• Conciliation clause in the Act has to be reviewed.
• Lack of awareness among majority of the employees working both in organised and unorganised sector. It was decided that the National Commission for Women would organise sector and state-wise consultations across the country and take up the matter of constitution of Local Complaints Committees (LCC) with State Governments. The National Commission for Women will also develop a standard training module on Sexual Harassment at Workplace.
To highlight the inadequacy of LCCs, Agnes cited the example of journalist Tarun Tejpal, an accused in a rape case. “Tarun Tejpal’s case has turned out to be a criminal case. It need not have been. This case would have gone to the LCC. Imagine a person of that stature going before LCC and a domestic worker going before the same LCC. They are not courts, they are judges, they are not trained. This issue needs serious consideration,” she said.
She, among many others, also brought up provision in the law that requires both the complainant and the accused to remain anonymous.
“You use public social media but here you have a mandate that you cannot publicise the names of the respondents or a complainant… what is the complainant supposed to do to air her grievances, how can you stop her from going to social media? I think it’s a very positive sign coming away from rape law where we are not mentioning the name of the victim but here the victim is coming out herself and saying ‘it happened to me and this man did it’. This phase is coming because of the lapse in law. We cannot stop women from using this (social media) space,” she said. The need for ICCs to look into anonymous complaints was also raised.
The need for a comprehensive gender policy came up several times during the discussion, including making the Act gender neutral and separation of sexual harassment from harassment at the workplace. With more women stepping out of their homes to work, sexism is a grey area that the experts felt needed to be brought under the Act’s ambit. Agnes said gender-based harassment and harassment of sexual nature have to be defined carefully and recognised as grey areas of the law, especially when there is no clear way to determine sexual intent.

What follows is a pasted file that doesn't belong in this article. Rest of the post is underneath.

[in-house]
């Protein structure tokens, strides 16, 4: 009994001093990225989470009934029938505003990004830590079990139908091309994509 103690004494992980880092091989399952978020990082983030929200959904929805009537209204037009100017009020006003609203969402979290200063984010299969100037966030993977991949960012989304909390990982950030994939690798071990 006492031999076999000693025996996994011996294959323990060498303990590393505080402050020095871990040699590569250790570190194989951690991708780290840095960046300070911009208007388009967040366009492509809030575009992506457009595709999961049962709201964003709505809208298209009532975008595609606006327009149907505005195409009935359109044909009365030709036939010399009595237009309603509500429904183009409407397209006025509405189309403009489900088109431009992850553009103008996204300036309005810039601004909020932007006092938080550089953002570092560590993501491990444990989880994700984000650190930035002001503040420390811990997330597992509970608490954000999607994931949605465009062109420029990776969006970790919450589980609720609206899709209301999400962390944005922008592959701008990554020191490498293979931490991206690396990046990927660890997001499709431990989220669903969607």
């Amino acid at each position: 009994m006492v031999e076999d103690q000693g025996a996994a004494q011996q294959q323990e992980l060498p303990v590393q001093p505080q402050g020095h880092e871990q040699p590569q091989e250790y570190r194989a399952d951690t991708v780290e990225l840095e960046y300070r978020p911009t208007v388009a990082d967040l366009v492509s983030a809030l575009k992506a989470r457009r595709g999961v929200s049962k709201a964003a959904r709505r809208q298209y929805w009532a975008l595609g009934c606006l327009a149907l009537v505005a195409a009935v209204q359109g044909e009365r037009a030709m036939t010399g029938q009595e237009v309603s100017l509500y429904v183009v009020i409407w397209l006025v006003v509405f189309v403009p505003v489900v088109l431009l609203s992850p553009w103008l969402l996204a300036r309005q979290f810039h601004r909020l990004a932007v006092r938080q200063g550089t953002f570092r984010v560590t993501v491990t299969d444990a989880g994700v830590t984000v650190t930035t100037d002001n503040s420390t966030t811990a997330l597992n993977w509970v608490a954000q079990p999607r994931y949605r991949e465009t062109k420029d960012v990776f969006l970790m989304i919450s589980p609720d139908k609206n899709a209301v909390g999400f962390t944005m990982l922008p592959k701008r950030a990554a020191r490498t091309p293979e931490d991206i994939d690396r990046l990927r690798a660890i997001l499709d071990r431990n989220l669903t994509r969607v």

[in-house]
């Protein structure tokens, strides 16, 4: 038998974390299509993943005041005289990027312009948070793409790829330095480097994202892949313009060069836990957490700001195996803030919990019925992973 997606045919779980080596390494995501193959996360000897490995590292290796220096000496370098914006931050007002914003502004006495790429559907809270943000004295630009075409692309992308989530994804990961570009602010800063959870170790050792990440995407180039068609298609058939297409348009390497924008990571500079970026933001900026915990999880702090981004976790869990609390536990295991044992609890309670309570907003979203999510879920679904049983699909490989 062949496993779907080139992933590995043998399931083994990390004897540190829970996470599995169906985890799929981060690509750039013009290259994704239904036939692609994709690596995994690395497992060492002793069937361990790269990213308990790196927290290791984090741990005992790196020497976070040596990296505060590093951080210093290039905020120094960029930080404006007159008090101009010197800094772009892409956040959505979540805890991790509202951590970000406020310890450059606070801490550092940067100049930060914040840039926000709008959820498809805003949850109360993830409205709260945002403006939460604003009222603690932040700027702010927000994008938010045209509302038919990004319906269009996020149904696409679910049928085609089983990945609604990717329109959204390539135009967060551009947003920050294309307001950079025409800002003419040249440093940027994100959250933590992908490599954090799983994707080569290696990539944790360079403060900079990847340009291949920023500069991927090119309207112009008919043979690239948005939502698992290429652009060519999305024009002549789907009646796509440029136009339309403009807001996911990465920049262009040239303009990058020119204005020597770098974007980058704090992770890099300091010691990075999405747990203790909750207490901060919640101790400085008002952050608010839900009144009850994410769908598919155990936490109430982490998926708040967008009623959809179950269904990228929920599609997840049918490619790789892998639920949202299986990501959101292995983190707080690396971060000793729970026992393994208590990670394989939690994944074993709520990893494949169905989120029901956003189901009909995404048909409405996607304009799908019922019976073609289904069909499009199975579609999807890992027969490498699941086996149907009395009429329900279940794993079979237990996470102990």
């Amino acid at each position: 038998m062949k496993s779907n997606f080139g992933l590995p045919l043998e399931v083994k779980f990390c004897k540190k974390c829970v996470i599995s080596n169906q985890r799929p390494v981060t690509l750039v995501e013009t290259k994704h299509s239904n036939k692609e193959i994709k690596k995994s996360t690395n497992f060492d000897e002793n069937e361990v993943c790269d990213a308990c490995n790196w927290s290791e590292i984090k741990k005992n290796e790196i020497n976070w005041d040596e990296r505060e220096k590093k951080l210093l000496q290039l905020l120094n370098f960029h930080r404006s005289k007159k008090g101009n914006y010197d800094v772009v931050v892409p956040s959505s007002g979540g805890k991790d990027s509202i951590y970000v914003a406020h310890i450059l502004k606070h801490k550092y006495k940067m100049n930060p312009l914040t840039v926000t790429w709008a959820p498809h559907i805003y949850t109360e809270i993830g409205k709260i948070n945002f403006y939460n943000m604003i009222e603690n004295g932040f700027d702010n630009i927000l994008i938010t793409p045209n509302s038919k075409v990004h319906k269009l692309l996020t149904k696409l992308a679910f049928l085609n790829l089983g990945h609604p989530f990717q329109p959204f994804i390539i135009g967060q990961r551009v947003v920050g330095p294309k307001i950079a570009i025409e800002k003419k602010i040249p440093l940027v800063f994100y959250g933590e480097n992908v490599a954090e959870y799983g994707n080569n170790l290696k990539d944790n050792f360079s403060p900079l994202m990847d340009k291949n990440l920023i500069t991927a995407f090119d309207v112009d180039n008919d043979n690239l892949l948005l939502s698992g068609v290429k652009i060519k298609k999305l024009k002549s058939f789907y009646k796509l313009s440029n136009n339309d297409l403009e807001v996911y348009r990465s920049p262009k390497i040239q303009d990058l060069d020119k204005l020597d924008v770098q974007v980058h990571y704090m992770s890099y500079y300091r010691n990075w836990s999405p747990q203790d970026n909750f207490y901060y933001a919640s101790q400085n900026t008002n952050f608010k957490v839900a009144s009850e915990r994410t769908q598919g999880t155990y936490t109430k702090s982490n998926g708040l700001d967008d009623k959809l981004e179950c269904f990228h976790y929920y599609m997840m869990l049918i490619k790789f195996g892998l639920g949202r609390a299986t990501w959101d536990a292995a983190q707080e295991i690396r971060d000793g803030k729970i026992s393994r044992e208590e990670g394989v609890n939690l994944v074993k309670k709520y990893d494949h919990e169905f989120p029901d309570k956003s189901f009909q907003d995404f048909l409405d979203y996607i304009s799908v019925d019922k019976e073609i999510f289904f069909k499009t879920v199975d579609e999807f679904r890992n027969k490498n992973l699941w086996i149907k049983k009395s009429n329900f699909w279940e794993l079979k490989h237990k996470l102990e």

Advocate Madhu Mehra emphasised the need for the Act to be preventive and asked the NCW to clearly spell out its stand on sexuality education in schools. “I am talking about sexuality education and not just sex education which is basically biological study. Unless young adults orient themselves to these issues you can’t parachute these rules and measures on them at the workplace,” she said.
Senior NCW Coordinator, Kanchan Khattar, informed the group that since the organisation opened an email account ([email protected]) especially for #MeToo cases, they have received 20 such complaints, and mostly, of cases that happened before the POSH Act came into being.
The recommendations will be forwarded to the Ministry of Women & Child Development or directly to the Parliament.